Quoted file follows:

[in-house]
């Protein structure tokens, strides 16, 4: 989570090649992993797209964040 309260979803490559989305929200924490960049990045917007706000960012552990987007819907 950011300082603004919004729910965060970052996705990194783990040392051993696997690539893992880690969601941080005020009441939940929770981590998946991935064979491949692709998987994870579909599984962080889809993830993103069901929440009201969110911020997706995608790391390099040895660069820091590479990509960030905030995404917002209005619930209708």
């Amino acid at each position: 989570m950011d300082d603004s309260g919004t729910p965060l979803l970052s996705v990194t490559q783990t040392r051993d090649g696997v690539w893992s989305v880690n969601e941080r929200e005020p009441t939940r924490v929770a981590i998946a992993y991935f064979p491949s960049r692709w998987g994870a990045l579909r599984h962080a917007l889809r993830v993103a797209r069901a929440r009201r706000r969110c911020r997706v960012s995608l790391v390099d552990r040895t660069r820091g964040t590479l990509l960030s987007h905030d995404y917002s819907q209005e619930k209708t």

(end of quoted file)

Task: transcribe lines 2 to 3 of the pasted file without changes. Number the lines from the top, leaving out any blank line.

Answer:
């Protein structure tokens, strides 16, 4: 989570090649992993797209964040 309260979803490559989305929200924490960049990045917007706000960012552990987007819907 950011300082603004919004729910965060970052996705990194783990040392051993696997690539893992880690969601941080005020009441939940929770981590998946991935064979491949692709998987994870579909599984962080889809993830993103069901929440009201969110911020997706995608790391390099040895660069820091590479990509960030905030995404917002209005619930209708």
């Amino acid at each position: 989570m950011d300082d603004s309260g919004t729910p965060l979803l970052s996705v990194t490559q783990t040392r051993d090649g696997v690539w893992s989305v880690n969601e941080r929200e005020p009441t939940r924490v929770a981590i998946a992993y991935f064979p491949s960049r692709w998987g994870a990045l579909r599984h962080a917007l889809r993830v993103a797209r069901a929440r009201r706000r969110c911020r997706v960012s995608l790391v390099d552990r040895t660069r820091g964040t590479l990509l960030s987007h905030d995404y917002s819907q209005e619930k209708t």